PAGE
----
Yesterday we received a copy of a college application essay from a young man we met last summer. I (Brooke) remember the meeting well because it was a rather spur of the moment visit arranged via text between two autism moms who often have trouble coordinating schedules. But we managed to introduce her nephew to James and they spent about 30 minutes together. Her nephew is the type of guy who makes you feel hopeful. He is handsome, smart, polite, kind, genuine, and even a great athlete. A lot of his family attended or attends the University of Notre Dame and it’s his dream to go there too. Notre Dame was a common denominator because early on in our RPM journey when James was just beginning to tell us his hopes he told us he’d like to go to Notre Dame and make his Dad proud. His Dad did not go there but wishes he did and is a huge Irish fan!
Six months later this young man sent us a copy of the essay. I forgot about it and I think James did too. What he said about James was so much more than we would have ever expected from a 30 minute meeting. James didn’t really respond when I read it to him but later in the day he came to his Dad and me with his letter board and said “I am so proud of that college essay”.
I feel mixed about posting the essay (or part of it) on the blog because I don’t like to put James on a pedestal. He is a normal teenager who struggles with the symptoms of autism every single day. He has good days and bad but like most of us he longs to make a difference and to rise above his challenges. This essay reflects the goodness of a young man who wanted to get to know someone who at least on the surface seems very different from him and whose life holds significant challenges. I hope he gets accepted into Notre Dame and I hope both he and James get to follow their dreams.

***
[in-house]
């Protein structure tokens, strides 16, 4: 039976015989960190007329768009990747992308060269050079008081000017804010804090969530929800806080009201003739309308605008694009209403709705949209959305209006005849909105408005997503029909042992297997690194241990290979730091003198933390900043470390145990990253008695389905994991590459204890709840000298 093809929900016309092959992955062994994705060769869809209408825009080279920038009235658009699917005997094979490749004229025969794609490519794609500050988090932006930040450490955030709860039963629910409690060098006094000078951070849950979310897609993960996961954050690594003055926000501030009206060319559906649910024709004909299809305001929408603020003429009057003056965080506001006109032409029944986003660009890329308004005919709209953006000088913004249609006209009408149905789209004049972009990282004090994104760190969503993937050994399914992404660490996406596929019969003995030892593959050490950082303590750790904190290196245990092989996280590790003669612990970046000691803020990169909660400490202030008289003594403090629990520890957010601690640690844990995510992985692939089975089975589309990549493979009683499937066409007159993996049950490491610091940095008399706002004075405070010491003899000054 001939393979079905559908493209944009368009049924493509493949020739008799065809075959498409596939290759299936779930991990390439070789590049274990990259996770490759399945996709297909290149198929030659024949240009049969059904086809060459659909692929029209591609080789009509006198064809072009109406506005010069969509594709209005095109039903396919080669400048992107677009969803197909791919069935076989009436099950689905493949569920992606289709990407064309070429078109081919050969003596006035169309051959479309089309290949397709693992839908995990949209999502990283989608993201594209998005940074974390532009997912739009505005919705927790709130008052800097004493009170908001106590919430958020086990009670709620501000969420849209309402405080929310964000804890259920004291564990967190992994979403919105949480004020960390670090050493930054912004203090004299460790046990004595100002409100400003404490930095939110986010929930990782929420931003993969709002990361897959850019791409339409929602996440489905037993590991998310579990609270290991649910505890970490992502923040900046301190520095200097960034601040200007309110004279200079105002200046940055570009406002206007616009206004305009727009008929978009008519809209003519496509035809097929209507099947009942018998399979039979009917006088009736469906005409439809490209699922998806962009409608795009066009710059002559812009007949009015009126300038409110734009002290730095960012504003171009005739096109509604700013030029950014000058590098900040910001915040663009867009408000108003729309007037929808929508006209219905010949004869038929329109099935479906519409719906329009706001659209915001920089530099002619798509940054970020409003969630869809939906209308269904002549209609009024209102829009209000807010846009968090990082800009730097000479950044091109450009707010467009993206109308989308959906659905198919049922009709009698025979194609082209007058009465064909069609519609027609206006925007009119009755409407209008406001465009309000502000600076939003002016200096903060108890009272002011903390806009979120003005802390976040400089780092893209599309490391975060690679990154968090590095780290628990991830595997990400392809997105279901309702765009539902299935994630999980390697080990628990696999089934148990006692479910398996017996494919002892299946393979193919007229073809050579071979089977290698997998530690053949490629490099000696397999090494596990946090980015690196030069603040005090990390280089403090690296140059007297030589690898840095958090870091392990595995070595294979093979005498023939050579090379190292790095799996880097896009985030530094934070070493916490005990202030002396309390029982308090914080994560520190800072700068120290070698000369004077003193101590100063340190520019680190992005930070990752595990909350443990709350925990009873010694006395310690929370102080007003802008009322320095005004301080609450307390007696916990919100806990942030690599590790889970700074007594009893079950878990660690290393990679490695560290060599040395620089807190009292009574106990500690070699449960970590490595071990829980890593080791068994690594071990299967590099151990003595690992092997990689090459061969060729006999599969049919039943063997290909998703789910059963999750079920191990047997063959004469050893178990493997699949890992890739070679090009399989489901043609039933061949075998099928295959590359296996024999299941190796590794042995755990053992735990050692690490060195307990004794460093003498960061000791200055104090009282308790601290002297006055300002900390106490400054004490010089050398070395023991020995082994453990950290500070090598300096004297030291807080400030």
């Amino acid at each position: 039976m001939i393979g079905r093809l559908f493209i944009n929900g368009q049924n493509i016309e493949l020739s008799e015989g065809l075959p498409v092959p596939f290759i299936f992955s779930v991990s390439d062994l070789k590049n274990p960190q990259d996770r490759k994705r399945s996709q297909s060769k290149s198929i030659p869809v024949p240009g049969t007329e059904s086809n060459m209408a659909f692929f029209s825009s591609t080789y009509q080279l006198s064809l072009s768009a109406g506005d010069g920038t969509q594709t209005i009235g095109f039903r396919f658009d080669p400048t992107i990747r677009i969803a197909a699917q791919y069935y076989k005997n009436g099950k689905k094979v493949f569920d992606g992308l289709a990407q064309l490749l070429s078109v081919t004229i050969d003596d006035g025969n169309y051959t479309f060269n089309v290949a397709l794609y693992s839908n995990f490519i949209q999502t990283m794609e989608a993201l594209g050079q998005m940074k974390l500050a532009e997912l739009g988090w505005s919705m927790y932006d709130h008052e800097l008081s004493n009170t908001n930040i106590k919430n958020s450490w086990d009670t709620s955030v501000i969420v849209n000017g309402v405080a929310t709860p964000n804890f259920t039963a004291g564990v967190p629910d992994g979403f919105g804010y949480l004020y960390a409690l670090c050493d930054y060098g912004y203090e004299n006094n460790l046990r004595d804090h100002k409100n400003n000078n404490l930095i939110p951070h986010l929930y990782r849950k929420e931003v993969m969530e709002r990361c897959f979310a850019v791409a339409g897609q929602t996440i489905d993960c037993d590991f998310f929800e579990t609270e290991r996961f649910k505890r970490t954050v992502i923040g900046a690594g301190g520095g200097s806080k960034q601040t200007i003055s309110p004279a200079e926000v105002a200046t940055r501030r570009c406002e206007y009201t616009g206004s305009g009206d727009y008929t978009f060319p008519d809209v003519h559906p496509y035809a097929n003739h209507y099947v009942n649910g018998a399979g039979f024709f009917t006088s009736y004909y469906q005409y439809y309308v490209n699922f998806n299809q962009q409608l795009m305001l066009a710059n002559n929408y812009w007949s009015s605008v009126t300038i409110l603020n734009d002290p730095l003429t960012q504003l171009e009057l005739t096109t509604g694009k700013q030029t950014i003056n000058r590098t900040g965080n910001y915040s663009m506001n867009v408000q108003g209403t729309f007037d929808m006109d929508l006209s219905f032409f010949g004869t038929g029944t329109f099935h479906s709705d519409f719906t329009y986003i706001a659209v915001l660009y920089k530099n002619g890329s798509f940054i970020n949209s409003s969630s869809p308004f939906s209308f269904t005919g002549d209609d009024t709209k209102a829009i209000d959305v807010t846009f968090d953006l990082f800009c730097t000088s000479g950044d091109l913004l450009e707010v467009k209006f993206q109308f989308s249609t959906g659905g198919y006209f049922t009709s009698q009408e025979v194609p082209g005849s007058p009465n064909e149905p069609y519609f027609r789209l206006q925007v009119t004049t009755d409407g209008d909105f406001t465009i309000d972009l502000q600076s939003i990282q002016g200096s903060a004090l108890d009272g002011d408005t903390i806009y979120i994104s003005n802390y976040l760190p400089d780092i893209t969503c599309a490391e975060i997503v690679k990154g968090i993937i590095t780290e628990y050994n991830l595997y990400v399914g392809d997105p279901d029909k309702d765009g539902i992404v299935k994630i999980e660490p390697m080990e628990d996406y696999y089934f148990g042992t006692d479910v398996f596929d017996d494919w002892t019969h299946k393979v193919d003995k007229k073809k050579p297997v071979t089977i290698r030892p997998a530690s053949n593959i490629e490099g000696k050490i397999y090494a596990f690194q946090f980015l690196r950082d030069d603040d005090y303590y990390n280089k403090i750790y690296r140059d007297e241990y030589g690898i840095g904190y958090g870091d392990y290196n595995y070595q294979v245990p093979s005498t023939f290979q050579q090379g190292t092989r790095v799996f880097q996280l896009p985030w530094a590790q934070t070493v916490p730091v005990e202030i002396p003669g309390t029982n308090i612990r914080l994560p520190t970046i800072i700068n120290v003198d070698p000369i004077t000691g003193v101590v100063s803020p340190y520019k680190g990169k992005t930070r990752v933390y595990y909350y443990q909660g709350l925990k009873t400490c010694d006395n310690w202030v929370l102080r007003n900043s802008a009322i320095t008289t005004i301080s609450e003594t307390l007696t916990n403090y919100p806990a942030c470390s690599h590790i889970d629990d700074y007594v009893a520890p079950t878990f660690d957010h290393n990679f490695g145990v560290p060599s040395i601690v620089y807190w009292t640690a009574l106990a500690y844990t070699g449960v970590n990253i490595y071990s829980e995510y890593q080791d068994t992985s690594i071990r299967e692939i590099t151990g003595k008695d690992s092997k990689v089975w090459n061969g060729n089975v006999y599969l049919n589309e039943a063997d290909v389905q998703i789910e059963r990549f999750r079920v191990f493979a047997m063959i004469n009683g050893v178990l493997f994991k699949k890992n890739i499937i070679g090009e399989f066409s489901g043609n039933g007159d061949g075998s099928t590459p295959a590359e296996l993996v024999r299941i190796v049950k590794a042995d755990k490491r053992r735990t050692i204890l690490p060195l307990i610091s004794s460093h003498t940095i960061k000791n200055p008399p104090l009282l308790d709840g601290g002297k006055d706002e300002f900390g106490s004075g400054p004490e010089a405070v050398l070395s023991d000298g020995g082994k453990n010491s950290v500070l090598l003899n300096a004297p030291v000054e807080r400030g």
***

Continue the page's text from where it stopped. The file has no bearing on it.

I took a trip in the summer of 2015 to Washington D.C. and unexpectedly learned a lesson from a single interview that set about my transition to adulthood. I went to work with my aunt, a passionate woman who, inspired by her son Ryan, started her own Therapy center for children with special needs. However, my story began that week in D.C. with a boy who showed me a different level of inspiration. My story begins with my friend, James. James is a 16 year old young man who has autism, and prior to recent developments, was taking classes at first and second grade levels. He now benefits from a method of communication which uses an alphabetical board placed in front of him to help converse. RPM or Rapid Prompting Method is a method developed for people who are unable to express their true thoughts due to autism or who are otherwise non-verbal due to other developmental disorders. James is now taking courses for his age level, writing his own sophisticated essays and best of all, has aspirations of attending the University of Notre Dame.
I went to visit James to discover this amazing process firsthand. It took me some time to think of what I wanted to ask him but as I sat with James, I let my curiosity do the work. I asked him about his favorite subjects in school, his favorite books and even his favorite part about Notre Dame. Then, I asked him my most thought provoking question, “What would you like to say to others about people with autism?” James responded verbatim: “I want them to know that I am all there. I can hear, I can see, I can understand.”…
Meeting James affected my life by showing me that I can find strength and prudence in someone who would otherwise go unnoticed. Learning this lesson has taught me to acknowledge the quietest students especially in my classes or on the track with my team.I am truly inspired by James to use my status as captain of the track team to act as a model of stability for the less confident kids.
I push myself harder now than I ever have because anything less would be a disservice to myself. James is a model for me and a significant inspiration for this ongoing trend of hard work…